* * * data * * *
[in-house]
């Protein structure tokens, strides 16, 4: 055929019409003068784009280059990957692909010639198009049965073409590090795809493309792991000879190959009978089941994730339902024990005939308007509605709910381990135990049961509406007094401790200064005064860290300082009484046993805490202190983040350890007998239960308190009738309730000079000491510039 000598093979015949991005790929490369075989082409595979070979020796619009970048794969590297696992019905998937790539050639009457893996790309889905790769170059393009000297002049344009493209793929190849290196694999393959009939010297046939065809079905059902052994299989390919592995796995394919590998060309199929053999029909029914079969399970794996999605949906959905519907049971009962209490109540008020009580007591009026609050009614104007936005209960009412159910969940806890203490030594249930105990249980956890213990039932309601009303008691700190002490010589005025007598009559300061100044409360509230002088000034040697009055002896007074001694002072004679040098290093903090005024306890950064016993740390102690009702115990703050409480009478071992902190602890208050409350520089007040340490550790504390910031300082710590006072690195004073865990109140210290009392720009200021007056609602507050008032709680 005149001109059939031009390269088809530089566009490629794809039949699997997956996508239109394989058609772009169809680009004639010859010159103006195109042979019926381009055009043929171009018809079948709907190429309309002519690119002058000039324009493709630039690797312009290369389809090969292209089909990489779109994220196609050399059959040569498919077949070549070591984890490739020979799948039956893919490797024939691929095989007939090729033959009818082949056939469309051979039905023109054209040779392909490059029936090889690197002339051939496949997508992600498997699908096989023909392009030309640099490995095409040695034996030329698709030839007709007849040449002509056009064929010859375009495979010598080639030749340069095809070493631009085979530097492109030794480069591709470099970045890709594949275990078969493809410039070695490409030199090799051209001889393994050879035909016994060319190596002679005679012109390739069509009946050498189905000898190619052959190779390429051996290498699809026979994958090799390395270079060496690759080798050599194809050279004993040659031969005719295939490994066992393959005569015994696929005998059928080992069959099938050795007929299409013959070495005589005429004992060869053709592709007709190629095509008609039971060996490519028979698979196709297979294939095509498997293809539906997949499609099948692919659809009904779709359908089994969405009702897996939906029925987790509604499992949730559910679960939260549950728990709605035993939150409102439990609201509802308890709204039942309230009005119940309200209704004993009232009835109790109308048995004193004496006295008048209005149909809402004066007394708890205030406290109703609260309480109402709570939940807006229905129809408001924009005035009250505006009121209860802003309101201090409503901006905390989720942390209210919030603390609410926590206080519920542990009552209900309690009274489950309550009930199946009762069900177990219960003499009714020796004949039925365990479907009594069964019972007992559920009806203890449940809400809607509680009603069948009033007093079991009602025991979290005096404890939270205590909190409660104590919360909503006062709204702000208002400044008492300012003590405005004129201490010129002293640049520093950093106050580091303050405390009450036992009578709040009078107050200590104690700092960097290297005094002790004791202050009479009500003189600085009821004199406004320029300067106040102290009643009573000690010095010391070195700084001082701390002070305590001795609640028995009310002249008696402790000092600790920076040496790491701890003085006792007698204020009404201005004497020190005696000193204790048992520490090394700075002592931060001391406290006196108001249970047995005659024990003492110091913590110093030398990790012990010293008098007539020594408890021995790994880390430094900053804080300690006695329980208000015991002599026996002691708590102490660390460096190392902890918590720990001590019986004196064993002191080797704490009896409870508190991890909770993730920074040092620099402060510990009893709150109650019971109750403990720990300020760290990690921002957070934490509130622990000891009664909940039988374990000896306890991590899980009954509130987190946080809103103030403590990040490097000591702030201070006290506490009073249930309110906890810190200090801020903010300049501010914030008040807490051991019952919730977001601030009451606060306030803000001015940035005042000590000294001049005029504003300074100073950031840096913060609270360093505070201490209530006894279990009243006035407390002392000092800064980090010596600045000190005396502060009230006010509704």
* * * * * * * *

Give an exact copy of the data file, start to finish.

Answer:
[in-house]
């Protein structure tokens, strides 16, 4: 055929019409003068784009280059990957692909010639198009049965073409590090795809493309792991000879190959009978089941994730339902024990005939308007509605709910381990135990049961509406007094401790200064005064860290300082009484046993805490202190983040350890007998239960308190009738309730000079000491510039 000598093979015949991005790929490369075989082409595979070979020796619009970048794969590297696992019905998937790539050639009457893996790309889905790769170059393009000297002049344009493209793929190849290196694999393959009939010297046939065809079905059902052994299989390919592995796995394919590998060309199929053999029909029914079969399970794996999605949906959905519907049971009962209490109540008020009580007591009026609050009614104007936005209960009412159910969940806890203490030594249930105990249980956890213990039932309601009303008691700190002490010589005025007598009559300061100044409360509230002088000034040697009055002896007074001694002072004679040098290093903090005024306890950064016993740390102690009702115990703050409480009478071992902190602890208050409350520089007040340490550790504390910031300082710590006072690195004073865990109140210290009392720009200021007056609602507050008032709680 005149001109059939031009390269088809530089566009490629794809039949699997997956996508239109394989058609772009169809680009004639010859010159103006195109042979019926381009055009043929171009018809079948709907190429309309002519690119002058000039324009493709630039690797312009290369389809090969292209089909990489779109994220196609050399059959040569498919077949070549070591984890490739020979799948039956893919490797024939691929095989007939090729033959009818082949056939469309051979039905023109054209040779392909490059029936090889690197002339051939496949997508992600498997699908096989023909392009030309640099490995095409040695034996030329698709030839007709007849040449002509056009064929010859375009495979010598080639030749340069095809070493631009085979530097492109030794480069591709470099970045890709594949275990078969493809410039070695490409030199090799051209001889393994050879035909016994060319190596002679005679012109390739069509009946050498189905000898190619052959190779390429051996290498699809026979994958090799390395270079060496690759080798050599194809050279004993040659031969005719295939490994066992393959005569015994696929005998059928080992069959099938050795007929299409013959070495005589005429004992060869053709592709007709190629095509008609039971060996490519028979698979196709297979294939095509498997293809539906997949499609099948692919659809009904779709359908089994969405009702897996939906029925987790509604499992949730559910679960939260549950728990709605035993939150409102439990609201509802308890709204039942309230009005119940309200209704004993009232009835109790109308048995004193004496006295008048209005149909809402004066007394708890205030406290109703609260309480109402709570939940807006229905129809408001924009005035009250505006009121209860802003309101201090409503901006905390989720942390209210919030603390609410926590206080519920542990009552209900309690009274489950309550009930199946009762069900177990219960003499009714020796004949039925365990479907009594069964019972007992559920009806203890449940809400809607509680009603069948009033007093079991009602025991979290005096404890939270205590909190409660104590919360909503006062709204702000208002400044008492300012003590405005004129201490010129002293640049520093950093106050580091303050405390009450036992009578709040009078107050200590104690700092960097290297005094002790004791202050009479009500003189600085009821004199406004320029300067106040102290009643009573000690010095010391070195700084001082701390002070305590001795609640028995009310002249008696402790000092600790920076040496790491701890003085006792007698204020009404201005004497020190005696000193204790048992520490090394700075002592931060001391406290006196108001249970047995005659024990003492110091913590110093030398990790012990010293008098007539020594408890021995790994880390430094900053804080300690006695329980208000015991002599026996002691708590102490660390460096190392902890918590720990001590019986004196064993002191080797704490009896409870508190991890909770993730920074040092620099402060510990009893709150109650019971109750403990720990300020760290990690921002957070934490509130622990000891009664909940039988374990000896306890991590899980009954509130987190946080809103103030403590990040490097000591702030201070006290506490009073249930309110906890810190200090801020903010300049501010914030008040807490051991019952919730977001601030009451606060306030803000001015940035005042000590000294001049005029504003300074100073950031840096913060609270360093505070201490209530006894279990009243006035407390002392000092800064980090010596600045000190005396502060009230006010509704």